1-star Amazon reviews of famous architecture texts Amelia Taylor-Hochberg2015-11-06T18:33:00-05:00>2015-11-17T21:42:39-05:00<img src="http://cdn.archinect.net/images/650x/71/71qg05w2ro0rq57o.jpg" width="620" height="411" border="0" title="" alt="" /><p>You might have already heard that Amazon <a href="http://qz.com/539792/amazon-is-opening-its-first-bookstore-today-in-a-mall-where-a-giant-barnes-noble-used-to-be/" rel="nofollow" target="_blank">opened its first physical bookstore</a> earlier this week, called (in very non-SEO fashion) Amazon Books. Located in Amazon’s hometown of Seattle – ironically within a mall that used to house a Barnes & Noble – most everything in the brick-and-mortar store is linked to the experience of the e-commerce space.</p><p>Recommendations, instead of being heralded by professional critics or Review lists, are tagged by average ratings or online sales. Inventory is metered out by online popularity. Prices <a href="http://qz.com/542112/you-will-literally-never-guess-how-to-buy-books-at-amazons-new-bookstore/" rel="nofollow" target="_blank">fluctuate</a> with Amazon’s online rates. And individual books are accompanied by user review placards.</p><p>While Amazon Books tries to combine the best of online and offline book-browsing and buying, you just can't emulate some online abilities offline. Like the purely joyful act of reading disgruntled shoppers’ negative reviews of well-known books. </p><p>To this end, please enjoy this selection of one-star Amazon reviews from famous architecture texts. Some reviews have been...</p>http://archinect.com/news/article/124446819/amazon-s-new-dash-button-and-the-value-of-running-out-of-toilet-paper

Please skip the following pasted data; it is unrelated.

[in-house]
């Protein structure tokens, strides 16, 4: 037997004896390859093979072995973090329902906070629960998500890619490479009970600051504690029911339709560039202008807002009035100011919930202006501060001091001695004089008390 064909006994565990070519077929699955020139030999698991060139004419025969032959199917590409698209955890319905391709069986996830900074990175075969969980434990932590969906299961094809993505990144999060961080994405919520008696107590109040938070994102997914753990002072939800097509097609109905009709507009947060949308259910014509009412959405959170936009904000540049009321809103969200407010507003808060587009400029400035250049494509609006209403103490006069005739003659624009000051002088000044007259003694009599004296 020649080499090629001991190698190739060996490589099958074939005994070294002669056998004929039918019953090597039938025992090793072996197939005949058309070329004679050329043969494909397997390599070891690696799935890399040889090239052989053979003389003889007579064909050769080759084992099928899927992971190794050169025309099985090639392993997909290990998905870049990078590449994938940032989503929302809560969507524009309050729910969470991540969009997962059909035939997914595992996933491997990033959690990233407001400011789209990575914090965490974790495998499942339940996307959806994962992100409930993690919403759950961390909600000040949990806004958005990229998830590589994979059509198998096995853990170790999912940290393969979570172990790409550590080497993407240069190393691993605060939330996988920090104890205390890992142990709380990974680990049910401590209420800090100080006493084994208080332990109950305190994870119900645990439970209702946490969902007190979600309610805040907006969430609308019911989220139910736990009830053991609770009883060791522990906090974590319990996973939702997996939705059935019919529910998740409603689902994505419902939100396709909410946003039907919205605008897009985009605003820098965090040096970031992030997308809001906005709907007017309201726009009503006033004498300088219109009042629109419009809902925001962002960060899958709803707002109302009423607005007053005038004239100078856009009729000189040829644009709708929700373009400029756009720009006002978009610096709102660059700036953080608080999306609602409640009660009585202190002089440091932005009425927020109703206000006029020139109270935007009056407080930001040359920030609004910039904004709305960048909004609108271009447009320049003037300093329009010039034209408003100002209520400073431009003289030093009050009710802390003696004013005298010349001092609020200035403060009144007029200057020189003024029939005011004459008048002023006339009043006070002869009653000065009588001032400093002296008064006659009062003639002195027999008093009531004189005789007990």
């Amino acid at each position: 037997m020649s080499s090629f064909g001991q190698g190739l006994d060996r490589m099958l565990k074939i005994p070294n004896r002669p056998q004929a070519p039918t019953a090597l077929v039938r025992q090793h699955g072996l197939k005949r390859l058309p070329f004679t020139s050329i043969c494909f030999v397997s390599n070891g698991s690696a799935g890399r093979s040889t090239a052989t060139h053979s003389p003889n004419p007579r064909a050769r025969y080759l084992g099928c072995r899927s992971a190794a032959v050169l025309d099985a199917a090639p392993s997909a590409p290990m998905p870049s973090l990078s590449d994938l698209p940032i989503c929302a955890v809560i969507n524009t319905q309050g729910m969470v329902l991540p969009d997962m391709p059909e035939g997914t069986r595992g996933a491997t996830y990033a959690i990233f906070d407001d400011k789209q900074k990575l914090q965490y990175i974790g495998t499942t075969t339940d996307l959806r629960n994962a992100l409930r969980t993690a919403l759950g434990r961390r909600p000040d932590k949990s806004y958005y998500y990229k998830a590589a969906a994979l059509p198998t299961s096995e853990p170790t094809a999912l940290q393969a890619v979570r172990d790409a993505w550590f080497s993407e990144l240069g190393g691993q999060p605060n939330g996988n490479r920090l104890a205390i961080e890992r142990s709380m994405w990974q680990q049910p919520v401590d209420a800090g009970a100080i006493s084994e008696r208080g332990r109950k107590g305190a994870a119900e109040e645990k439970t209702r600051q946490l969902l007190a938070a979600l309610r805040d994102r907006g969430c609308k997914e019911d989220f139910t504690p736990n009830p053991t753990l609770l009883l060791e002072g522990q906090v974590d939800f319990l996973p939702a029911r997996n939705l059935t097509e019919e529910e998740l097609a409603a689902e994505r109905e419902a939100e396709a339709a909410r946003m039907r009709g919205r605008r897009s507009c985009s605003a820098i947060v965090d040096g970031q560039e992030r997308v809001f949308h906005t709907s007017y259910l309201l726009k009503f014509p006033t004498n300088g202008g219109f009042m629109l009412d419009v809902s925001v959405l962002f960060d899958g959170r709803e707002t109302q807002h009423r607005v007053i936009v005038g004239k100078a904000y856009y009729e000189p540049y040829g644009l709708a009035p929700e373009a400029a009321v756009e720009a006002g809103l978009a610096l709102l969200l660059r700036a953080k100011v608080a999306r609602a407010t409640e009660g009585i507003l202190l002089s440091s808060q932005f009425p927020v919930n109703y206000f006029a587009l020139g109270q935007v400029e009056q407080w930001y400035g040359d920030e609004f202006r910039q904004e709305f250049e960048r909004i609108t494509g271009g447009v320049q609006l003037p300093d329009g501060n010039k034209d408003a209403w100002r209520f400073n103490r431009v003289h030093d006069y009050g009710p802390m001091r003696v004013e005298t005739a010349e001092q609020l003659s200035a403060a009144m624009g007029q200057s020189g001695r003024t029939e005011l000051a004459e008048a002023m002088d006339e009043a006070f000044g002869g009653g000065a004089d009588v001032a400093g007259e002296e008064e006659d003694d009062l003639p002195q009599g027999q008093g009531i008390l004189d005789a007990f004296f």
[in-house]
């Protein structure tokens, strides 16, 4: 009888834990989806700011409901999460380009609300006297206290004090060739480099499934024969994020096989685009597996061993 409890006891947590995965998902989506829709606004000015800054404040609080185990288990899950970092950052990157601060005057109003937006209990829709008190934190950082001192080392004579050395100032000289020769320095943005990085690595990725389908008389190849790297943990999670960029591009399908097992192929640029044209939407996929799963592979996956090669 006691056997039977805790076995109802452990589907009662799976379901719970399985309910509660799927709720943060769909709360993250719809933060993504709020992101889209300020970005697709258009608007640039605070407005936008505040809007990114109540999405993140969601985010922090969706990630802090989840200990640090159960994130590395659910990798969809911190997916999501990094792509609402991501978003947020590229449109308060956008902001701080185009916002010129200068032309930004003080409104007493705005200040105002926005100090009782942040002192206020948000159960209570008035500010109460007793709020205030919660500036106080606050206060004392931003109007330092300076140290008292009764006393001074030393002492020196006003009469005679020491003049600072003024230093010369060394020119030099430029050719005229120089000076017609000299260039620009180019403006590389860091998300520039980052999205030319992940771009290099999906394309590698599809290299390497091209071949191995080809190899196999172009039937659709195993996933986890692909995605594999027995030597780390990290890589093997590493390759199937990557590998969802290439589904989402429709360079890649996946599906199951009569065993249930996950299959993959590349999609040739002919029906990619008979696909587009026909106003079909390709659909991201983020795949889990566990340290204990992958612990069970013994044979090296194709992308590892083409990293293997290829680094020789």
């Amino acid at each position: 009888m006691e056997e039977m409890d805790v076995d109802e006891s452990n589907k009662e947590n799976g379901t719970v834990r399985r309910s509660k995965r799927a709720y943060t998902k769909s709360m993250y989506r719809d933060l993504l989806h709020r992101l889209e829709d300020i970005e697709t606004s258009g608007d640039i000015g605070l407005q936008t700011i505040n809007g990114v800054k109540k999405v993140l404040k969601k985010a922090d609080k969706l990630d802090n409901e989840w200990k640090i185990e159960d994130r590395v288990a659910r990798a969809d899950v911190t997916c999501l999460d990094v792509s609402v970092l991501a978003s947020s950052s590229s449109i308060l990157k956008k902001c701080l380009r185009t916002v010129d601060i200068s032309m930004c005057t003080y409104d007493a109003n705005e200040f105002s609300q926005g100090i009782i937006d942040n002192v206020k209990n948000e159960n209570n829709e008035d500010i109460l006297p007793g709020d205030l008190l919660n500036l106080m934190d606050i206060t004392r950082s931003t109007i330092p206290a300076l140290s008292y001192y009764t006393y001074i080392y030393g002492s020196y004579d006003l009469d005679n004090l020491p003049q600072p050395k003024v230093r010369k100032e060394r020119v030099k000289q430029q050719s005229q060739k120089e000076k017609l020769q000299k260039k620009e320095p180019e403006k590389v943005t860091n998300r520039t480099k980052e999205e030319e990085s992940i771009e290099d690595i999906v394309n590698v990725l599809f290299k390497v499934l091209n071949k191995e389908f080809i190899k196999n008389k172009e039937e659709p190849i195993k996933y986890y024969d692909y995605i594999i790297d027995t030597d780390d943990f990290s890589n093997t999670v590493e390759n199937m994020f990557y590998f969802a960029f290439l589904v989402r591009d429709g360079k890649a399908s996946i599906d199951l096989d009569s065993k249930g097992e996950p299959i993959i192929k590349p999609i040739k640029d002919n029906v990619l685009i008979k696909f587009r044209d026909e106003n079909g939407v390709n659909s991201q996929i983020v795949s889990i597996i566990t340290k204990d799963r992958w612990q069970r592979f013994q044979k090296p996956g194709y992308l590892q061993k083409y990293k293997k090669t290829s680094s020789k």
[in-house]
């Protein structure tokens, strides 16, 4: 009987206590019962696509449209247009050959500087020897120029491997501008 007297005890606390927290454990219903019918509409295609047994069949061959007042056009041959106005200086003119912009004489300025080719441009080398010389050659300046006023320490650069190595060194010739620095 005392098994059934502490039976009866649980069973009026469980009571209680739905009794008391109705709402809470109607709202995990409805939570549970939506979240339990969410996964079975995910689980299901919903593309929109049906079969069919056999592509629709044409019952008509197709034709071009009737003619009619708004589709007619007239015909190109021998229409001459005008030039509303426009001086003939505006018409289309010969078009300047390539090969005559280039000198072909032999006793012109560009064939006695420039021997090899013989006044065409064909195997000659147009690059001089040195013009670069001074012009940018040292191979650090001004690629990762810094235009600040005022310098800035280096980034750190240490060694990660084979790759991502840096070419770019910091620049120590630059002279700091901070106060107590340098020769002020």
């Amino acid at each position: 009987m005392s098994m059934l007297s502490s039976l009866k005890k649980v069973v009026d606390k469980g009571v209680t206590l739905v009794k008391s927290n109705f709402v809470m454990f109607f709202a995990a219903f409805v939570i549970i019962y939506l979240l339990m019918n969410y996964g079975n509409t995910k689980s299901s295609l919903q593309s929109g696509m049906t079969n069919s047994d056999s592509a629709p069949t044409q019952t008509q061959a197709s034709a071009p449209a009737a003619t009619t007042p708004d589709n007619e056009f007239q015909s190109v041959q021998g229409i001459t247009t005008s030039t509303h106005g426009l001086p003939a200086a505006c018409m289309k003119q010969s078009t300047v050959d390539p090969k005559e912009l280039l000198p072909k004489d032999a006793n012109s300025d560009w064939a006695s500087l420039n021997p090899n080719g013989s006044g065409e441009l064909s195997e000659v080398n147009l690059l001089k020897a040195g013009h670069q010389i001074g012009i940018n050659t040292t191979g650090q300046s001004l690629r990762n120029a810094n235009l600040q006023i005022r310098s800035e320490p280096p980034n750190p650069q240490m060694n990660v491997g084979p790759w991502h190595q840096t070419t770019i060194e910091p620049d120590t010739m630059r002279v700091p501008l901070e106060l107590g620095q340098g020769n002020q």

Amazon's new Dash button and the value of running out of toilet paper Nicholas Korody2015-04-03T18:35:00-04:00>2015-04-06T13:35:46-04:00<img src="http://cdn.archinect.net/images/650x/b0/b0f99045efc3dc0e8b3e164b0a59fdfb.jpg" width="650" height="342" border="0" title="" alt="" /><em><p>Dash fits squarely into the current age of smart-home technology... It is not simply a matter of practical efficiency but of a proactive, preëmptive way of living, in which inefficiency is the worst kind of waste. The way we manage our chores is a measure of our worthiness. No one wants to live in a stupid home... And only a chump would ever run out of toilet paper.